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Seeing the Banking Consumer through a Single Digital Lens


To achieve a wide range of performance goals, banks must centralize analytics and treat customers less like arcane account numbers and more like human beings who demand consistent, personalized offers and service across channels.

Tradition can be a good thing when it facilitates workflow, adds deeper meaning to otherwise ordinary activities and enriches the corporate culture. But unless the tried-and-true also evolves with the times, sticking with the old way of doing things can also be a restrictive hindrance. This is especially true for established banks operating in an increasingly digital world. 

Traditionally, banks have stored customer information by account type (i.e., checking, savings, mortgages, etc.). The  result – a siloed mindset – may have worked in a retail banking world, but it is causing problems in the increasingly omni-channel, digital ecosystem, in which consumers hold much more power, and poor data visibility and counter-predictive analytics can sink even the most progressive-minded institution. 

Overcoming this mindset starts with buy-in from senior leadership (see our paper Digital Banking: Time to Rebuild Your Organization). But it ends with an integrated, enterprise-wide customer journey database, in which internal and external inputs are continuously analyzed, delivering insights to all banking departments and stakeholders across marketing, compliance, call center and digital operations. 

The payoff is immense: Total client visualization, campaign discovery, cost reduction, revenue optimization, client acquisition and, ultimately, predictive analytics, which results in better anti-money laundering, risk data aggregation, counterparty exposure and fraud prevention checks.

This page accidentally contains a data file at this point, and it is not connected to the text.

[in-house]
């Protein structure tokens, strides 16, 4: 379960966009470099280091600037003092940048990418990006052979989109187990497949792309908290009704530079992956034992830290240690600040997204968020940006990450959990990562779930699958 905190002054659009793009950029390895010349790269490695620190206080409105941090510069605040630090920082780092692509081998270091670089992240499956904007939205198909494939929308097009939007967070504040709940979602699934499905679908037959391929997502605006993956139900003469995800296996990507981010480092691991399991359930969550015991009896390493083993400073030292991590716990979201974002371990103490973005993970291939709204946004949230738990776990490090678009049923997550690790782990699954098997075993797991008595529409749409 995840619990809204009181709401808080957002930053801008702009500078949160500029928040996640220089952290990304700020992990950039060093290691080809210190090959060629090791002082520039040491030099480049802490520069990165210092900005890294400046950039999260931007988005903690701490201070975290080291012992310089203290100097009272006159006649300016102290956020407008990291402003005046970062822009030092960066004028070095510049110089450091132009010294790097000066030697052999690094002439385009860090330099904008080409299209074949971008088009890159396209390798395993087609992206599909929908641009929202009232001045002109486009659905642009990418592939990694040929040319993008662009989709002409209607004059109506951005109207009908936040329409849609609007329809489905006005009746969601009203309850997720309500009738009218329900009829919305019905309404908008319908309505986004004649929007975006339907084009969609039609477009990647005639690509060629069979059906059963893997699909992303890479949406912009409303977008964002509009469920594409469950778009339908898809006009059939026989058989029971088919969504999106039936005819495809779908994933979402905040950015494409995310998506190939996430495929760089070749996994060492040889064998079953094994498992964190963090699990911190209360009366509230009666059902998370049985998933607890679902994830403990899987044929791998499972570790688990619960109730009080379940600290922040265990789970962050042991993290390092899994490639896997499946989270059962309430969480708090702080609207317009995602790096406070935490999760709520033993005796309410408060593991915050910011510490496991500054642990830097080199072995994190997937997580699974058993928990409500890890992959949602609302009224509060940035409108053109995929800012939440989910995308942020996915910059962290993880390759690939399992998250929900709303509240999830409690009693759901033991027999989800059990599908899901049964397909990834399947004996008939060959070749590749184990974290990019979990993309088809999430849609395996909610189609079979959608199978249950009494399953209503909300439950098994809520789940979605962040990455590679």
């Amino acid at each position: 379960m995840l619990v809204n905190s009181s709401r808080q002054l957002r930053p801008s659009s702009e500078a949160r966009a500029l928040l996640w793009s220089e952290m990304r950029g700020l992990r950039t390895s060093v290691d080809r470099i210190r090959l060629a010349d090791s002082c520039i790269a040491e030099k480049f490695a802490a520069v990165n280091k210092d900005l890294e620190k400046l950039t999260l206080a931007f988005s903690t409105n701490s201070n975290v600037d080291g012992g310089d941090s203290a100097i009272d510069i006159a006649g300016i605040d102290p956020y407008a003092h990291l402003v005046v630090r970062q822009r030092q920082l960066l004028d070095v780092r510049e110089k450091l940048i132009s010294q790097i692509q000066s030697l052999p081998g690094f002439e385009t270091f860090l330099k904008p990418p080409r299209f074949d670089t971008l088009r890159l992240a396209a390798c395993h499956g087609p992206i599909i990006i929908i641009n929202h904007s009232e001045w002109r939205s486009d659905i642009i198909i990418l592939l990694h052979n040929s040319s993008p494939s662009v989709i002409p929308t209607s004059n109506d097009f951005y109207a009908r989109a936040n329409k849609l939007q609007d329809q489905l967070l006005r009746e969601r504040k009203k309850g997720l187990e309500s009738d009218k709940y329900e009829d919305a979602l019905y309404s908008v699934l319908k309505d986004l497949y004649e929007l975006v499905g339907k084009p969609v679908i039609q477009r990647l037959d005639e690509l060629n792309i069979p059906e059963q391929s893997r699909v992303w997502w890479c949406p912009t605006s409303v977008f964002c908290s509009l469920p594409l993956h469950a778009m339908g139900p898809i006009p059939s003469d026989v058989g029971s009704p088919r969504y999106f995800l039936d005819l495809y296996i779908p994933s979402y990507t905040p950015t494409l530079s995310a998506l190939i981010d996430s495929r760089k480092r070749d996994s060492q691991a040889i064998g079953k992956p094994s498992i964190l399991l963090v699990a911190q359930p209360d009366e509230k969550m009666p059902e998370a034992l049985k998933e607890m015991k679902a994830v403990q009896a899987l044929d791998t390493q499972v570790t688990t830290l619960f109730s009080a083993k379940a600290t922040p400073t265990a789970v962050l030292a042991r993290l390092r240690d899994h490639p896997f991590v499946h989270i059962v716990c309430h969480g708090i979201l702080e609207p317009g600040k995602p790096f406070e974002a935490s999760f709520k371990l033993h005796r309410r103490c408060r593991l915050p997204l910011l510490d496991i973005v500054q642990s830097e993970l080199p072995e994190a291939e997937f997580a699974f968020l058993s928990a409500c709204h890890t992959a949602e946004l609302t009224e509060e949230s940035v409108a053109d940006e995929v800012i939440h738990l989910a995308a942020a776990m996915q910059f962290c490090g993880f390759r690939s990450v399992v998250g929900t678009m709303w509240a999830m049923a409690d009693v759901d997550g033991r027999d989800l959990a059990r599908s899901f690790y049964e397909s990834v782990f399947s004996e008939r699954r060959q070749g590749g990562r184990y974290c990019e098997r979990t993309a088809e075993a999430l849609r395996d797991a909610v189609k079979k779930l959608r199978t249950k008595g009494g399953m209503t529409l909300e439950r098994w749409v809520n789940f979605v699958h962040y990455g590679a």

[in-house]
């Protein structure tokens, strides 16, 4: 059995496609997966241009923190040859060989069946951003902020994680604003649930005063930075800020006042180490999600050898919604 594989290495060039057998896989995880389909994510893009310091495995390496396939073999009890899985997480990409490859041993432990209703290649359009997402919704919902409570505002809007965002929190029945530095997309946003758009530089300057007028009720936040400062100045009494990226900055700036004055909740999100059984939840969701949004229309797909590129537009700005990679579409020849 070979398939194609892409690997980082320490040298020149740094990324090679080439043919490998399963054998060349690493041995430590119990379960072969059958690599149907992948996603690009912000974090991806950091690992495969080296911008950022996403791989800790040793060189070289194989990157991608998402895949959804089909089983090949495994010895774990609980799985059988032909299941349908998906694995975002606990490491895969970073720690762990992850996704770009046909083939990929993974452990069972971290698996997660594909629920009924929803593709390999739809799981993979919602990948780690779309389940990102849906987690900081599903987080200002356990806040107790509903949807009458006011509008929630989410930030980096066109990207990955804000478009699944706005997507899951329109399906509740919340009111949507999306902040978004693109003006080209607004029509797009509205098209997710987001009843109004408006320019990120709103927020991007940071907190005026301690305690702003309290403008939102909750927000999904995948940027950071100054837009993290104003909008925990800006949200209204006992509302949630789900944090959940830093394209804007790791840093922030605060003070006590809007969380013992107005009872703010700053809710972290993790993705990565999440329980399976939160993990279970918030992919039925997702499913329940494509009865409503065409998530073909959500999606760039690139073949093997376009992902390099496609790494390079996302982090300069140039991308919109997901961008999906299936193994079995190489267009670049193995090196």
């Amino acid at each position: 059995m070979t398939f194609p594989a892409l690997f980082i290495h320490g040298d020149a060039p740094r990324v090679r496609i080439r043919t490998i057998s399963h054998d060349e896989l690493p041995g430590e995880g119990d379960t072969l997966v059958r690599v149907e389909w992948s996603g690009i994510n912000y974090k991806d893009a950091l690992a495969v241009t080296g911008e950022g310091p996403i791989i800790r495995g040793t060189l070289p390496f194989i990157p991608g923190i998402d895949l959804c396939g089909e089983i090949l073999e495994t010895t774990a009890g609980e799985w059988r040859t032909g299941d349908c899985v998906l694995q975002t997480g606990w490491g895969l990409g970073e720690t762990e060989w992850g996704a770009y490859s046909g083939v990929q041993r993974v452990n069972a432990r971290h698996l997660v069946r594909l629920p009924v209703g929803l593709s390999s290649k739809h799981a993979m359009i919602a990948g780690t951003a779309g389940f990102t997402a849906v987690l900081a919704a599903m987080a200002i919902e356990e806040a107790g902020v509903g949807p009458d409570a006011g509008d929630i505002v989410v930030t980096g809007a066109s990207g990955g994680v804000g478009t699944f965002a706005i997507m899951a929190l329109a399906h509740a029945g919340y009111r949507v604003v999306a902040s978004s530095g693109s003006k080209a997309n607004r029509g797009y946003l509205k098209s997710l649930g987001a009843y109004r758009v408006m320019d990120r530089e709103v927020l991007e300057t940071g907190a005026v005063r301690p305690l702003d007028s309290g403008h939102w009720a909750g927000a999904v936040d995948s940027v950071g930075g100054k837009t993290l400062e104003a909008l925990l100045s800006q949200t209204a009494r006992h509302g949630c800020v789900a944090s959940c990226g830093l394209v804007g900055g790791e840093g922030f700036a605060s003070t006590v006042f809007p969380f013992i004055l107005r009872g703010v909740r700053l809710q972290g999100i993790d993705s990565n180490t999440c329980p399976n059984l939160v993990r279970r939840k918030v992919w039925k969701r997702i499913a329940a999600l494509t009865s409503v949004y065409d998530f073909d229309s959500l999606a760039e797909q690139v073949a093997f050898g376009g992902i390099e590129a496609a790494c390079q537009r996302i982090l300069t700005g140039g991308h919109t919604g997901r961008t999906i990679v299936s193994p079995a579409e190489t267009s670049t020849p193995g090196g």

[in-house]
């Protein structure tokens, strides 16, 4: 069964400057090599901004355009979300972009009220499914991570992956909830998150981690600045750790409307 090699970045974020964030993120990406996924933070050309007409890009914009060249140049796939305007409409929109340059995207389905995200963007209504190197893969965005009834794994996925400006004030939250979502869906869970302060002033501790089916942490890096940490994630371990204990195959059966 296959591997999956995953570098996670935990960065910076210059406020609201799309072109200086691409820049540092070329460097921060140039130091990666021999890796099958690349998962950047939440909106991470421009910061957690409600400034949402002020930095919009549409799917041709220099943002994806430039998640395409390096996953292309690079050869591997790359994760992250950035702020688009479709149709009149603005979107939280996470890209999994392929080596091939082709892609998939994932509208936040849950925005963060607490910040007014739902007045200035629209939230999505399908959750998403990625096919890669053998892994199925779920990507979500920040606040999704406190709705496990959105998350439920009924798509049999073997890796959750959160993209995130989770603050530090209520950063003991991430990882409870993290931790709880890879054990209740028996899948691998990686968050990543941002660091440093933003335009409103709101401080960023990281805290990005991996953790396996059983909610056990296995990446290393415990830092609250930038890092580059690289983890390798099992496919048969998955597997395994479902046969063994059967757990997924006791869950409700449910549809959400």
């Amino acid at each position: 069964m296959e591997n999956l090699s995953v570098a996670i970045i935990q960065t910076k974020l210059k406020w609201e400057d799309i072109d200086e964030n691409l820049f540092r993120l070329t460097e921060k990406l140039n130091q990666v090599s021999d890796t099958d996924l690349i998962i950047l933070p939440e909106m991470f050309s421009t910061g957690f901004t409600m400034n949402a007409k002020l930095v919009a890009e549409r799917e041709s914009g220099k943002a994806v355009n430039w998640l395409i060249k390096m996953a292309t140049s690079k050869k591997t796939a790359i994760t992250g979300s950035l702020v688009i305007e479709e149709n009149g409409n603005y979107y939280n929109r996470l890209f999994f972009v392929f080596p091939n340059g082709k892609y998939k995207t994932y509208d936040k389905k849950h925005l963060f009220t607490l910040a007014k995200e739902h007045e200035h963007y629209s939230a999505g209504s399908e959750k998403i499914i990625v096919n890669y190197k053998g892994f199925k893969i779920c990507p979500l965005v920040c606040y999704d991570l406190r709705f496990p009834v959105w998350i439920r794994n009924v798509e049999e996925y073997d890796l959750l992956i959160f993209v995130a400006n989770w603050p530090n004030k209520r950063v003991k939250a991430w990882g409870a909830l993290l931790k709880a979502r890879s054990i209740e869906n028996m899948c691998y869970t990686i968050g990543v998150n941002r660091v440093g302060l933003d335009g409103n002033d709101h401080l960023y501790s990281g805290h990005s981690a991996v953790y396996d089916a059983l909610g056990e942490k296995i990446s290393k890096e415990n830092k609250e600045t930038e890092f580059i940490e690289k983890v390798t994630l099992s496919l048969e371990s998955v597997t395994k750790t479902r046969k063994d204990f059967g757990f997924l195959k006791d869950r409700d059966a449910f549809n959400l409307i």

These are the kinds of results we’ve seen in our experience helping leading banks successfully transition to what we call “one-customer” banking.

New Performance Indicators 

The need for centralized customer analytics is rooted in the accelerating digitization of the banking world and customers’ unrelenting desire to transact and interact digitally. Every action that customers make online – whether engaging with the bank, posting on social media, downloading an app, even walking down the street with a location-based smartphone – creates a digital identity for that individual, what we call a Code Halo™.

Forward-thinking businesses – including banks – are harnessing Code Halos to become more customer-centric, informing and accelerating both revenue-boosting and cost-cutting initiatives. To that end, centralized analytics offer banks a plethora of new customer insights that can be best tracked through the following five performance indicators: 

  1. Key operational indicators (KOI). Transactions gleaned from all the cross-digital channels of activity between customers and the bank (i.e., mobile, ATM, Web, IVR, etc.).
  2. Key lifestyle indicators (KLI). Indicators describing propensities to spend and act based on analysis of all transactions across all accounts and data siloes, both operational and geographical (i.e., car lease payments to Ford, green fees to Bermuda, student loan payments, final mortgage payments, ATM fees on a cruise ship, etc.).